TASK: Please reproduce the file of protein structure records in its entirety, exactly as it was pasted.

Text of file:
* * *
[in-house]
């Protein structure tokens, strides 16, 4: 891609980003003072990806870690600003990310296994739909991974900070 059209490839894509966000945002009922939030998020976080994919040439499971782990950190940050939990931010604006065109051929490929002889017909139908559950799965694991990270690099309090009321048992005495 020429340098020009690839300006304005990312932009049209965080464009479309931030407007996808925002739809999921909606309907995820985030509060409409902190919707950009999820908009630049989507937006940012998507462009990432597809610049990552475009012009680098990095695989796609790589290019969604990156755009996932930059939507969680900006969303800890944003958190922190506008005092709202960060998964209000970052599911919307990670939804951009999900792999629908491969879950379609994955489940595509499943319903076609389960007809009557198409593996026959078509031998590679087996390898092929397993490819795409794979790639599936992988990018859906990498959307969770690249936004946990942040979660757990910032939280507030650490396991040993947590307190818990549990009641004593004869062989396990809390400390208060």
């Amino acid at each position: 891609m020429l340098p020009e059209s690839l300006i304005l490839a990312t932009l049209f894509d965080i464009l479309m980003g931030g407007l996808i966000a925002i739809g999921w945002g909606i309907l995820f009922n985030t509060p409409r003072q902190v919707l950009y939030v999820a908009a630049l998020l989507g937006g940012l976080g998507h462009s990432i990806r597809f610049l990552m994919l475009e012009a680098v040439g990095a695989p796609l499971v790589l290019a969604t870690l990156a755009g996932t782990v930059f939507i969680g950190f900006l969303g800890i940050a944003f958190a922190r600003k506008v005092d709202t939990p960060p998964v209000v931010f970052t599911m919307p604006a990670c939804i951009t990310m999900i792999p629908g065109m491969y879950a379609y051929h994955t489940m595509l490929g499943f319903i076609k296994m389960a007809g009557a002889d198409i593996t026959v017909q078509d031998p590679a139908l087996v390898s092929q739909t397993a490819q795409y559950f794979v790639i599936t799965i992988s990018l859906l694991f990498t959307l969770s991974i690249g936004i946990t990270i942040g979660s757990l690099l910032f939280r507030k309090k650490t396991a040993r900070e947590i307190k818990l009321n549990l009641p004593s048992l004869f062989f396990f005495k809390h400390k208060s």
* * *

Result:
[in-house]
């Protein structure tokens, strides 16, 4: 891609980003003072990806870690600003990310296994739909991974900070 059209490839894509966000945002009922939030998020976080994919040439499971782990950190940050939990931010604006065109051929490929002889017909139908559950799965694991990270690099309090009321048992005495 020429340098020009690839300006304005990312932009049209965080464009479309931030407007996808925002739809999921909606309907995820985030509060409409902190919707950009999820908009630049989507937006940012998507462009990432597809610049990552475009012009680098990095695989796609790589290019969604990156755009996932930059939507969680900006969303800890944003958190922190506008005092709202960060998964209000970052599911919307990670939804951009999900792999629908491969879950379609994955489940595509499943319903076609389960007809009557198409593996026959078509031998590679087996390898092929397993490819795409794979790639599936992988990018859906990498959307969770690249936004946990942040979660757990910032939280507030650490396991040993947590307190818990549990009641004593004869062989396990809390400390208060």
């Amino acid at each position: 891609m020429l340098p020009e059209s690839l300006i304005l490839a990312t932009l049209f894509d965080i464009l479309m980003g931030g407007l996808i966000a925002i739809g999921w945002g909606i309907l995820f009922n985030t509060p409409r003072q902190v919707l950009y939030v999820a908009a630049l998020l989507g937006g940012l976080g998507h462009s990432i990806r597809f610049l990552m994919l475009e012009a680098v040439g990095a695989p796609l499971v790589l290019a969604t870690l990156a755009g996932t782990v930059f939507i969680g950190f900006l969303g800890i940050a944003f958190a922190r600003k506008v005092d709202t939990p960060p998964v209000v931010f970052t599911m919307p604006a990670c939804i951009t990310m999900i792999p629908g065109m491969y879950a379609y051929h994955t489940m595509l490929g499943f319903i076609k296994m389960a007809g009557a002889d198409i593996t026959v017909q078509d031998p590679a139908l087996v390898s092929q739909t397993a490819q795409y559950f794979v790639i599936t799965i992988s990018l859906l694991f990498t959307l969770s991974i690249g936004i946990t990270i942040g979660s757990l690099l910032f939280r507030k309090k650490t396991a040993r900070e947590i307190k818990l009321n549990l009641p004593s048992l004869f062989f396990f005495k809390h400390k208060s």